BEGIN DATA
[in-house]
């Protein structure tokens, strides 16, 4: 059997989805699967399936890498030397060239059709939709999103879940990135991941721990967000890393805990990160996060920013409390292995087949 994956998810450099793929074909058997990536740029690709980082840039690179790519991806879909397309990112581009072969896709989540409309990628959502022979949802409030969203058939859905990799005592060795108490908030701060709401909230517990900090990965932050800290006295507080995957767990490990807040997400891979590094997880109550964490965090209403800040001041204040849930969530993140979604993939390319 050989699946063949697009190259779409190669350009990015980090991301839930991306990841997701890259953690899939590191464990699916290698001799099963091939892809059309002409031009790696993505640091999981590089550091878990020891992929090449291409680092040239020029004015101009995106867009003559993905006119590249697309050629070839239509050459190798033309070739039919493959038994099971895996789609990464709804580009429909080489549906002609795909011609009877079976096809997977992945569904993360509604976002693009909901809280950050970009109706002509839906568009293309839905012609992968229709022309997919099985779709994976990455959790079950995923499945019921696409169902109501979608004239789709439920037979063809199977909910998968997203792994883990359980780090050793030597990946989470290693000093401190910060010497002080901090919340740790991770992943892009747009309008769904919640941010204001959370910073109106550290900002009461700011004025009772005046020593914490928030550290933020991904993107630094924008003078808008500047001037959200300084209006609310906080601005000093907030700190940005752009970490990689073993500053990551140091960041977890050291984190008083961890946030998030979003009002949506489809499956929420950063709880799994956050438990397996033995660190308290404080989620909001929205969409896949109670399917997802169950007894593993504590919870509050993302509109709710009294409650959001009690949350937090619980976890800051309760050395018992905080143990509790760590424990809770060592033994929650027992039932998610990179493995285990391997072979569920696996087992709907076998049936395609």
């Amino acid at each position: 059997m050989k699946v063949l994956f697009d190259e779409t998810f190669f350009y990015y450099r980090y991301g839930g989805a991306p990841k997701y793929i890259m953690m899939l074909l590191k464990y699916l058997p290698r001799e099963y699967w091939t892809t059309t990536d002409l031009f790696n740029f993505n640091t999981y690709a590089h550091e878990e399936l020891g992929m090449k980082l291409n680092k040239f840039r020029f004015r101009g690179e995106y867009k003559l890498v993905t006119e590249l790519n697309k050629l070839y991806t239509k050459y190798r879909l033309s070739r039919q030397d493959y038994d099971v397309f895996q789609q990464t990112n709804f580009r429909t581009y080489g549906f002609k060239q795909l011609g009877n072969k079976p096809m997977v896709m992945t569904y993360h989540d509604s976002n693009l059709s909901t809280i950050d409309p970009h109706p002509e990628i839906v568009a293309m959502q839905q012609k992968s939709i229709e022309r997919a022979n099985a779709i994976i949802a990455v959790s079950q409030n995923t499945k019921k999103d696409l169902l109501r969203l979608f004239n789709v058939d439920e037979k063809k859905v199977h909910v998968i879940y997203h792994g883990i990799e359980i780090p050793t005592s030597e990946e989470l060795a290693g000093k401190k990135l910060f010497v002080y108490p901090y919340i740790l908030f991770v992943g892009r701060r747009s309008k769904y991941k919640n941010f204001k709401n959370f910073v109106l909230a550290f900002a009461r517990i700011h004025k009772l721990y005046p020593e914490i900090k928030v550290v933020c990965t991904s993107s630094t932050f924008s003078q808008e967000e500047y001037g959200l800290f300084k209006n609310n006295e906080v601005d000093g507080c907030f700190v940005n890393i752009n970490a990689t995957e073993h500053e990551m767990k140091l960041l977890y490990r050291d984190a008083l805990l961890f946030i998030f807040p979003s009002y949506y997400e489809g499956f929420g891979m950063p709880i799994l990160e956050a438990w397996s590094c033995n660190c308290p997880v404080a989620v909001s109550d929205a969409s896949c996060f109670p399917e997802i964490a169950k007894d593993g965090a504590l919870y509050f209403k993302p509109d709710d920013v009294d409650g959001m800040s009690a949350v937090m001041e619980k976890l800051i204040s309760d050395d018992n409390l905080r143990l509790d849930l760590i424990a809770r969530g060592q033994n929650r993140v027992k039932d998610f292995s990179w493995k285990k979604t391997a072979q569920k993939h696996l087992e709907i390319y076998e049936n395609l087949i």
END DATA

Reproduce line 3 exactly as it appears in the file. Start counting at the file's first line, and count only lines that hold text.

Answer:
């Amino acid at each position: 059997m050989k699946v063949l994956f697009d190259e779409t998810f190669f350009y990015y450099r980090y991301g839930g989805a991306p990841k997701y793929i890259m953690m899939l074909l590191k464990y699916l058997p290698r001799e099963y699967w091939t892809t059309t990536d002409l031009f790696n740029f993505n640091t999981y690709a590089h550091e878990e399936l020891g992929m090449k980082l291409n680092k040239f840039r020029f004015r101009g690179e995106y867009k003559l890498v993905t006119e590249l790519n697309k050629l070839y991806t239509k050459y190798r879909l033309s070739r039919q030397d493959y038994d099971v397309f895996q789609q990464t990112n709804f580009r429909t581009y080489g549906f002609k060239q795909l011609g009877n072969k079976p096809m997977v896709m992945t569904y993360h989540d509604s976002n693009l059709s909901t809280i950050d409309p970009h109706p002509e990628i839906v568009a293309m959502q839905q012609k992968s939709i229709e022309r997919a022979n099985a779709i994976i949802a990455v959790s079950q409030n995923t499945k019921k999103d696409l169902l109501r969203l979608f004239n789709v058939d439920e037979k063809k859905v199977h909910v998968i879940y997203h792994g883990i990799e359980i780090p050793t005592s030597e990946e989470l060795a290693g000093k401190k990135l910060f010497v002080y108490p901090y919340i740790l908030f991770v992943g892009r701060r747009s309008k769904y991941k919640n941010f204001k709401n959370f910073v109106l909230a550290f900002a009461r517990i700011h004025k009772l721990y005046p020593e914490i900090k928030v550290v933020c990965t991904s993107s630094t932050f924008s003078q808008e967000e500047y001037g959200l800290f300084k209006n609310n006295e906080v601005d000093g507080c907030f700190v940005n890393i752009n970490a990689t995957e073993h500053e990551m767990k140091l960041l977890y490990r050291d984190a008083l805990l961890f946030i998030f807040p979003s009002y949506y997400e489809g499956f929420g891979m950063p709880i799994l990160e956050a438990w397996s590094c033995n660190c308290p997880v404080a989620v909001s109550d929205a969409s896949c996060f109670p399917e997802i964490a169950k007894d593993g965090a504590l919870y509050f209403k993302p509109d709710d920013v009294d409650g959001m800040s009690a949350v937090m001041e619980k976890l800051i204040s309760d050395d018992n409390l905080r143990l509790d849930l760590i424990a809770r969530g060592q033994n929650r993140v027992k039932d998610f292995s990179w493995k285990k979604t391997a072979q569920k993939h696996l087992e709907i390319y076998e049936n395609l087949i």